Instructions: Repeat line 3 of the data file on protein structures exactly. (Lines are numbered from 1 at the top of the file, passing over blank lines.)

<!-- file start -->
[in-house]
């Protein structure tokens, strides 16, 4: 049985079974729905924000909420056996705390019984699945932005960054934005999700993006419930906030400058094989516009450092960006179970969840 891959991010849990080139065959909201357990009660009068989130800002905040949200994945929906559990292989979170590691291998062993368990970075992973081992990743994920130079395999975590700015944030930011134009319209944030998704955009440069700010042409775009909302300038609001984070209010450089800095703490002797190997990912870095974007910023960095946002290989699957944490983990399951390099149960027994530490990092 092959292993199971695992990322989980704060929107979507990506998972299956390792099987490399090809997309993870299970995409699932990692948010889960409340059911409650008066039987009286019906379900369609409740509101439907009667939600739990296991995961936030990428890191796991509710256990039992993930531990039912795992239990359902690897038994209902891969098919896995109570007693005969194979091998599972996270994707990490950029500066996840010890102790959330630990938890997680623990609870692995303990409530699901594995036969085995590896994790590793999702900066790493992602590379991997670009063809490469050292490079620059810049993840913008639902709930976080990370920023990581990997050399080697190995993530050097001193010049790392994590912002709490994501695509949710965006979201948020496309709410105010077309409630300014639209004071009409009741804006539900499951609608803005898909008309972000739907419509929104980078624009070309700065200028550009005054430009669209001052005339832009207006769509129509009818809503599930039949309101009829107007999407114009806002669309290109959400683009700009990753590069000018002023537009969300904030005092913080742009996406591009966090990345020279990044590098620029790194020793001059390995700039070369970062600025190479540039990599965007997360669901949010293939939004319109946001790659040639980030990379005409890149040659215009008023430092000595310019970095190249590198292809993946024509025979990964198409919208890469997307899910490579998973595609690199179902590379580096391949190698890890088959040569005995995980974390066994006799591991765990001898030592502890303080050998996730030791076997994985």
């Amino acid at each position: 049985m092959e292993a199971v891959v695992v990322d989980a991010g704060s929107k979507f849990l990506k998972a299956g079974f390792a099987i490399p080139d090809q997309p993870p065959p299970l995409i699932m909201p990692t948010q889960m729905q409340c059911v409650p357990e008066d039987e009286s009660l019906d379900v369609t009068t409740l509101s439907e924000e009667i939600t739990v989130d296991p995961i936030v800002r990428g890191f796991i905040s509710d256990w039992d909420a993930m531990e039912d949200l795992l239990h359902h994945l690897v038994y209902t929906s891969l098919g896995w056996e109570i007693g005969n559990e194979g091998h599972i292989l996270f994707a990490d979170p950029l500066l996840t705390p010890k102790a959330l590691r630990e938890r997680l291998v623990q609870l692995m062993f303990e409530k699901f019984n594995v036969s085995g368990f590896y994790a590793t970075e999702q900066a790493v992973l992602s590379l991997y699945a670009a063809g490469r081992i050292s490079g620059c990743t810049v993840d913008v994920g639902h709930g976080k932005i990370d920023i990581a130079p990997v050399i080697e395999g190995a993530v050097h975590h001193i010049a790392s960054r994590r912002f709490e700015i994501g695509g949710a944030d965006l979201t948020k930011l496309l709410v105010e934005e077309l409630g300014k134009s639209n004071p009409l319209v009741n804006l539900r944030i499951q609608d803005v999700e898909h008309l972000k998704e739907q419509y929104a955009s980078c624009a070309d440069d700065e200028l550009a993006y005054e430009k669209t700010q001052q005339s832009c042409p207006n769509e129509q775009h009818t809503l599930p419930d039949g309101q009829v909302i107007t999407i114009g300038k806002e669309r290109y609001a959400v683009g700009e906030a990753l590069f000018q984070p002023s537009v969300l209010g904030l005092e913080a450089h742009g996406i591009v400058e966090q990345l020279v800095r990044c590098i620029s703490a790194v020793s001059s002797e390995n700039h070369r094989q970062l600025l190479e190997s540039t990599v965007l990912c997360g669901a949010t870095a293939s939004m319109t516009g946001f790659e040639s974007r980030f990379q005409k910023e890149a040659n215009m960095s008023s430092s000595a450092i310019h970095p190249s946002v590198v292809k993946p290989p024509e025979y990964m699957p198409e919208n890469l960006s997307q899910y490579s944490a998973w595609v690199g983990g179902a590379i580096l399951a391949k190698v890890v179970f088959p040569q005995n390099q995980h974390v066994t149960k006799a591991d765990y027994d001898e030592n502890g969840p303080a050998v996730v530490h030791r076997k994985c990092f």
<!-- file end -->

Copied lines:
């Amino acid at each position: 049985m092959e292993a199971v891959v695992v990322d989980a991010g704060s929107k979507f849990l990506k998972a299956g079974f390792a099987i490399p080139d090809q997309p993870p065959p299970l995409i699932m909201p990692t948010q889960m729905q409340c059911v409650p357990e008066d039987e009286s009660l019906d379900v369609t009068t409740l509101s439907e924000e009667i939600t739990v989130d296991p995961i936030v800002r990428g890191f796991i905040s509710d256990w039992d909420a993930m531990e039912d949200l795992l239990h359902h994945l690897v038994y209902t929906s891969l098919g896995w056996e109570i007693g005969n559990e194979g091998h599972i292989l996270f994707a990490d979170p950029l500066l996840t705390p010890k102790a959330l590691r630990e938890r997680l291998v623990q609870l692995m062993f303990e409530k699901f019984n594995v036969s085995g368990f590896y994790a590793t970075e999702q900066a790493v992973l992602s590379l991997y699945a670009a063809g490469r081992i050292s490079g620059c990743t810049v993840d913008v994920g639902h709930g976080k932005i990370d920023i990581a130079p990997v050399i080697e395999g190995a993530v050097h975590h001193i010049a790392s960054r994590r912002f709490e700015i994501g695509g949710a944030d965006l979201t948020k930011l496309l709410v105010e934005e077309l409630g300014k134009s639209n004071p009409l319209v009741n804006l539900r944030i499951q609608d803005v999700e898909h008309l972000k998704e739907q419509y929104a955009s980078c624009a070309d440069d700065e200028l550009a993006y005054e430009k669209t700010q001052q005339s832009c042409p207006n769509e129509q775009h009818t809503l599930p419930d039949g309101q009829v909302i107007t999407i114009g300038k806002e669309r290109y609001a959400v683009g700009e906030a990753l590069f000018q984070p002023s537009v969300l209010g904030l005092e913080a450089h742009g996406i591009v400058e966090q990345l020279v800095r990044c590098i620029s703490a790194v020793s001059s002797e390995n700039h070369r094989q970062l600025l190479e190997s540039t990599v965007l990912c997360g669901a949010t870095a293939s939004m319109t516009g946001f790659e040639s974007r980030f990379q005409k910023e890149a040659n215009m960095s008023s430092s000595a450092i310019h970095p190249s946002v590198v292809k993946p290989p024509e025979y990964m699957p198409e919208n890469l960006s997307q899910y490579s944490a998973w595609v690199g983990g179902a590379i580096l399951a391949k190698v890890v179970f088959p040569q005995n390099q995980h974390v066994t149960k006799a591991d765990y027994d001898e030592n502890g969840p303080a050998v996730v530490h030791r076997k994985c990092f």